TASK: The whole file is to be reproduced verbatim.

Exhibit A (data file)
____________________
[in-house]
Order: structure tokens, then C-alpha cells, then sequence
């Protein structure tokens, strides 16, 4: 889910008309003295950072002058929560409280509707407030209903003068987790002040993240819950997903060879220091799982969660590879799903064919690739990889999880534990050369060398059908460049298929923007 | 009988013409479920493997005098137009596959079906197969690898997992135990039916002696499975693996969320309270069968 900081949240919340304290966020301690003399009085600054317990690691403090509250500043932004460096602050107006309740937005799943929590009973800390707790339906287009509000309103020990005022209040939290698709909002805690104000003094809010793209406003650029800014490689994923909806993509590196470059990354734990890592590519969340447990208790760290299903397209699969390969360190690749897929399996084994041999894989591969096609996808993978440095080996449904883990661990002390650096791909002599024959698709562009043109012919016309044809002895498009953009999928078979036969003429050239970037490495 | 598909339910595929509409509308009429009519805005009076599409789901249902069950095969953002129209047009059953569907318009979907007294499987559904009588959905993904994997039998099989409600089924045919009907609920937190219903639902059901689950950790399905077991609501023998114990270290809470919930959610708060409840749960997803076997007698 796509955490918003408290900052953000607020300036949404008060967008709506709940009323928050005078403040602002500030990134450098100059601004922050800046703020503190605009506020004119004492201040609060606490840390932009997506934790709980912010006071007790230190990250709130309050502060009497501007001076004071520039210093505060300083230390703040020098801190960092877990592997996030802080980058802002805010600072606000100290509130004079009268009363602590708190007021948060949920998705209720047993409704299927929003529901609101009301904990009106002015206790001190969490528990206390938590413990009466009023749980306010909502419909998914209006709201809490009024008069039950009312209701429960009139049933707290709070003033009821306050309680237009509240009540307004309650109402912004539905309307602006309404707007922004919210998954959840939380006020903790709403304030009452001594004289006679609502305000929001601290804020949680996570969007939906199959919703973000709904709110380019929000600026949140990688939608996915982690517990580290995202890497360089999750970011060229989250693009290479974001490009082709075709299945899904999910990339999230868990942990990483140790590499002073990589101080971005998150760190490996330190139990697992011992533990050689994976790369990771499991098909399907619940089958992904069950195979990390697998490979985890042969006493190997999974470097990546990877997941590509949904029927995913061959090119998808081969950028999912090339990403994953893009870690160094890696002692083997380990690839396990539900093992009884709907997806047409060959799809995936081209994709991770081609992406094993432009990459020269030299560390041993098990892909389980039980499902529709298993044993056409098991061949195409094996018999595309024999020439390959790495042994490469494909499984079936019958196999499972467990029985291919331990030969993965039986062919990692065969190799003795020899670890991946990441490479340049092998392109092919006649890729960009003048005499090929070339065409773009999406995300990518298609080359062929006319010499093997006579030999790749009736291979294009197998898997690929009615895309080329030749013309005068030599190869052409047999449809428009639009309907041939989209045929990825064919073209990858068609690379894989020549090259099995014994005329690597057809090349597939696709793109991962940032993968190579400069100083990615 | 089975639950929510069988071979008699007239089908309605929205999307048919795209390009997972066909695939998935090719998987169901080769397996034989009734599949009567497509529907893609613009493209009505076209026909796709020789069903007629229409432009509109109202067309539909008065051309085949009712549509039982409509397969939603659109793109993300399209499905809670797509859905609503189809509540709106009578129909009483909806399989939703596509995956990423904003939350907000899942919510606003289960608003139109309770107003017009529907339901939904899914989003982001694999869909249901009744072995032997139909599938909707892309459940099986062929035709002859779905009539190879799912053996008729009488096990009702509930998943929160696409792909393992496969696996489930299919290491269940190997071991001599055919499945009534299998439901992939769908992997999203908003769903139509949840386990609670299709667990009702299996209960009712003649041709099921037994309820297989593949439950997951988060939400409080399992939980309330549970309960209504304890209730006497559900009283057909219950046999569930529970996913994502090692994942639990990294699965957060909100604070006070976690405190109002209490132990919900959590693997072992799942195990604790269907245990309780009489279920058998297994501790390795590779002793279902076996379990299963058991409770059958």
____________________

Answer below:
[in-house]
Order: structure tokens, then C-alpha cells, then sequence
């Protein structure tokens, strides 16, 4: 889910008309003295950072002058929560409280509707407030209903003068987790002040993240819950997903060879220091799982969660590879799903064919690739990889999880534990050369060398059908460049298929923007 | 009988013409479920493997005098137009596959079906197969690898997992135990039916002696499975693996969320309270069968 900081949240919340304290966020301690003399009085600054317990690691403090509250500043932004460096602050107006309740937005799943929590009973800390707790339906287009509000309103020990005022209040939290698709909002805690104000003094809010793209406003650029800014490689994923909806993509590196470059990354734990890592590519969340447990208790760290299903397209699969390969360190690749897929399996084994041999894989591969096609996808993978440095080996449904883990661990002390650096791909002599024959698709562009043109012919016309044809002895498009953009999928078979036969003429050239970037490495 | 598909339910595929509409509308009429009519805005009076599409789901249902069950095969953002129209047009059953569907318009979907007294499987559904009588959905993904994997039998099989409600089924045919009907609920937190219903639902059901689950950790399905077991609501023998114990270290809470919930959610708060409840749960997803076997007698 796509955490918003408290900052953000607020300036949404008060967008709506709940009323928050005078403040602002500030990134450098100059601004922050800046703020503190605009506020004119004492201040609060606490840390932009997506934790709980912010006071007790230190990250709130309050502060009497501007001076004071520039210093505060300083230390703040020098801190960092877990592997996030802080980058802002805010600072606000100290509130004079009268009363602590708190007021948060949920998705209720047993409704299927929003529901609101009301904990009106002015206790001190969490528990206390938590413990009466009023749980306010909502419909998914209006709201809490009024008069039950009312209701429960009139049933707290709070003033009821306050309680237009509240009540307004309650109402912004539905309307602006309404707007922004919210998954959840939380006020903790709403304030009452001594004289006679609502305000929001601290804020949680996570969007939906199959919703973000709904709110380019929000600026949140990688939608996915982690517990580290995202890497360089999750970011060229989250693009290479974001490009082709075709299945899904999910990339999230868990942990990483140790590499002073990589101080971005998150760190490996330190139990697992011992533990050689994976790369990771499991098909399907619940089958992904069950195979990390697998490979985890042969006493190997999974470097990546990877997941590509949904029927995913061959090119998808081969950028999912090339990403994953893009870690160094890696002692083997380990690839396990539900093992009884709907997806047409060959799809995936081209994709991770081609992406094993432009990459020269030299560390041993098990892909389980039980499902529709298993044993056409098991061949195409094996018999595309024999020439390959790495042994490469494909499984079936019958196999499972467990029985291919331990030969993965039986062919990692065969190799003795020899670890991946990441490479340049092998392109092919006649890729960009003048005499090929070339065409773009999406995300990518298609080359062929006319010499093997006579030999790749009736291979294009197998898997690929009615895309080329030749013309005068030599190869052409047999449809428009639009309907041939989209045929990825064919073209990858068609690379894989020549090259099995014994005329690597057809090349597939696709793109991962940032993968190579400069100083990615 | 089975639950929510069988071979008699007239089908309605929205999307048919795209390009997972066909695939998935090719998987169901080769397996034989009734599949009567497509529907893609613009493209009505076209026909796709020789069903007629229409432009509109109202067309539909008065051309085949009712549509039982409509397969939603659109793109993300399209499905809670797509859905609503189809509540709106009578129909009483909806399989939703596509995956990423904003939350907000899942919510606003289960608003139109309770107003017009529907339901939904899914989003982001694999869909249901009744072995032997139909599938909707892309459940099986062929035709002859779905009539190879799912053996008729009488096990009702509930998943929160696409792909393992496969696996489930299919290491269940190997071991001599055919499945009534299998439901992939769908992997999203908003769903139509949840386990609670299709667990009702299996209960009712003649041709099921037994309820297989593949439950997951988060939400409080399992939980309330549970309960209504304890209730006497559900009283057909219950046999569930529970996913994502090692994942639990990294699965957060909100604070006070976690405190109002209490132990919900959590693997072992799942195990604790269907245990309780009489279920058998297994501790390795590779002793279902076996379990299963058991409770059958």